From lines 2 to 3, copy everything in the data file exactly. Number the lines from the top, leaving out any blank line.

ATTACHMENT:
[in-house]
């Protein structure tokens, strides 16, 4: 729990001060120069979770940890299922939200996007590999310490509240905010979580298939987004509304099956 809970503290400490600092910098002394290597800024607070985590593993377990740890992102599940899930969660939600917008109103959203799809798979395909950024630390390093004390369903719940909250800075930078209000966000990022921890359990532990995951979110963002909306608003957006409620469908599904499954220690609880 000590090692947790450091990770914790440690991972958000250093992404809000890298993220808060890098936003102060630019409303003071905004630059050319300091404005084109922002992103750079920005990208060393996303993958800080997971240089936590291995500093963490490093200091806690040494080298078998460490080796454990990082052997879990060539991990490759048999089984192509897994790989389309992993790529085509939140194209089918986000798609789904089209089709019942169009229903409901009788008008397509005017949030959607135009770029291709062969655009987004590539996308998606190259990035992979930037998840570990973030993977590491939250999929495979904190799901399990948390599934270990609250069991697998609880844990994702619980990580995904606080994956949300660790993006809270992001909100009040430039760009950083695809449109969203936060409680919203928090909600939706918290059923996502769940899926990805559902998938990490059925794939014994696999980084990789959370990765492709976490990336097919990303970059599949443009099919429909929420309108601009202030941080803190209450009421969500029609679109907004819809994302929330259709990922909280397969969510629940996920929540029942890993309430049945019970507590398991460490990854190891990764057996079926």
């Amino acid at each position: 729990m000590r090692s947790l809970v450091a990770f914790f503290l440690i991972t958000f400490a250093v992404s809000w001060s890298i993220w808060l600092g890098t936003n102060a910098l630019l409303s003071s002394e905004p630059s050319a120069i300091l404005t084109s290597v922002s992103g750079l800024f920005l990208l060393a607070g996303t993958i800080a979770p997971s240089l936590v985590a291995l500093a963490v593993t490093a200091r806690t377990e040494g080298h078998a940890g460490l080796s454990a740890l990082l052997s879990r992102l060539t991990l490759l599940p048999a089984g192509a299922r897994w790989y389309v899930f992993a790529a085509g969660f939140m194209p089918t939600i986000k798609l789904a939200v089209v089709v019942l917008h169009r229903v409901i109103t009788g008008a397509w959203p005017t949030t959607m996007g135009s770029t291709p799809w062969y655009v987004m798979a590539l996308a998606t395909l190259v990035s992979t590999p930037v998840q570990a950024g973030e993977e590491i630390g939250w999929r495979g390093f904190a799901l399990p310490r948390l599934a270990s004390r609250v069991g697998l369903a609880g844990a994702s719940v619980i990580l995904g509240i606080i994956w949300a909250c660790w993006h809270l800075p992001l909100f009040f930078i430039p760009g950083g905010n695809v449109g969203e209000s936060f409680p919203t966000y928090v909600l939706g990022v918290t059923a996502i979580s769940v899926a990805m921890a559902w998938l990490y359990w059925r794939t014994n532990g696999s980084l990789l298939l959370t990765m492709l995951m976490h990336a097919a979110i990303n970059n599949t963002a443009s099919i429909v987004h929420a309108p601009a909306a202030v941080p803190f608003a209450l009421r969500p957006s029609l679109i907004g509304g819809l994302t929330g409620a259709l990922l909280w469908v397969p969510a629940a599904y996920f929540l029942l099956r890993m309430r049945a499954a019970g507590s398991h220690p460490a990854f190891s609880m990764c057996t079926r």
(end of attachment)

């Protein structure tokens, strides 16, 4: 729990001060120069979770940890299922939200996007590999310490509240905010979580298939987004509304099956 809970503290400490600092910098002394290597800024607070985590593993377990740890992102599940899930969660939600917008109103959203799809798979395909950024630390390093004390369903719940909250800075930078209000966000990022921890359990532990995951979110963002909306608003957006409620469908599904499954220690609880 000590090692947790450091990770914790440690991972958000250093992404809000890298993220808060890098936003102060630019409303003071905004630059050319300091404005084109922002992103750079920005990208060393996303993958800080997971240089936590291995500093963490490093200091806690040494080298078998460490080796454990990082052997879990060539991990490759048999089984192509897994790989389309992993790529085509939140194209089918986000798609789904089209089709019942169009229903409901009788008008397509005017949030959607135009770029291709062969655009987004590539996308998606190259990035992979930037998840570990973030993977590491939250999929495979904190799901399990948390599934270990609250069991697998609880844990994702619980990580995904606080994956949300660790993006809270992001909100009040430039760009950083695809449109969203936060409680919203928090909600939706918290059923996502769940899926990805559902998938990490059925794939014994696999980084990789959370990765492709976490990336097919990303970059599949443009099919429909929420309108601009202030941080803190209450009421969500029609679109907004819809994302929330259709990922909280397969969510629940996920929540029942890993309430049945019970507590398991460490990854190891990764057996079926």
């Amino acid at each position: 729990m000590r090692s947790l809970v450091a990770f914790f503290l440690i991972t958000f400490a250093v992404s809000w001060s890298i993220w808060l600092g890098t936003n102060a910098l630019l409303s003071s002394e905004p630059s050319a120069i300091l404005t084109s290597v922002s992103g750079l800024f920005l990208l060393a607070g996303t993958i800080a979770p997971s240089l936590v985590a291995l500093a963490v593993t490093a200091r806690t377990e040494g080298h078998a940890g460490l080796s454990a740890l990082l052997s879990r992102l060539t991990l490759l599940p048999a089984g192509a299922r897994w790989y389309v899930f992993a790529a085509g969660f939140m194209p089918t939600i986000k798609l789904a939200v089209v089709v019942l917008h169009r229903v409901i109103t009788g008008a397509w959203p005017t949030t959607m996007g135009s770029t291709p799809w062969y655009v987004m798979a590539l996308a998606t395909l190259v990035s992979t590999p930037v998840q570990a950024g973030e993977e590491i630390g939250w999929r495979g390093f904190a799901l399990p310490r948390l599934a270990s004390r609250v069991g697998l369903a609880g844990a994702s719940v619980i990580l995904g509240i606080i994956w949300a909250c660790w993006h809270l800075p992001l909100f009040f930078i430039p760009g950083g905010n695809v449109g969203e209000s936060f409680p919203t966000y928090v909600l939706g990022v918290t059923a996502i979580s769940v899926a990805m921890a559902w998938l990490y359990w059925r794939t014994n532990g696999s980084l990789l298939l959370t990765m492709l995951m976490h990336a097919a979110i990303n970059n599949t963002a443009s099919i429909v987004h929420a309108p601009a909306a202030v941080p803190f608003a209450l009421r969500p957006s029609l679109i907004g509304g819809l994302t929330g409620a259709l990922l909280w469908v397969p969510a629940a599904y996920f929540l029942l099956r890993m309430r049945a499954a019970g507590s398991h220690p460490a990854f190891s609880m990764c057996t079926r």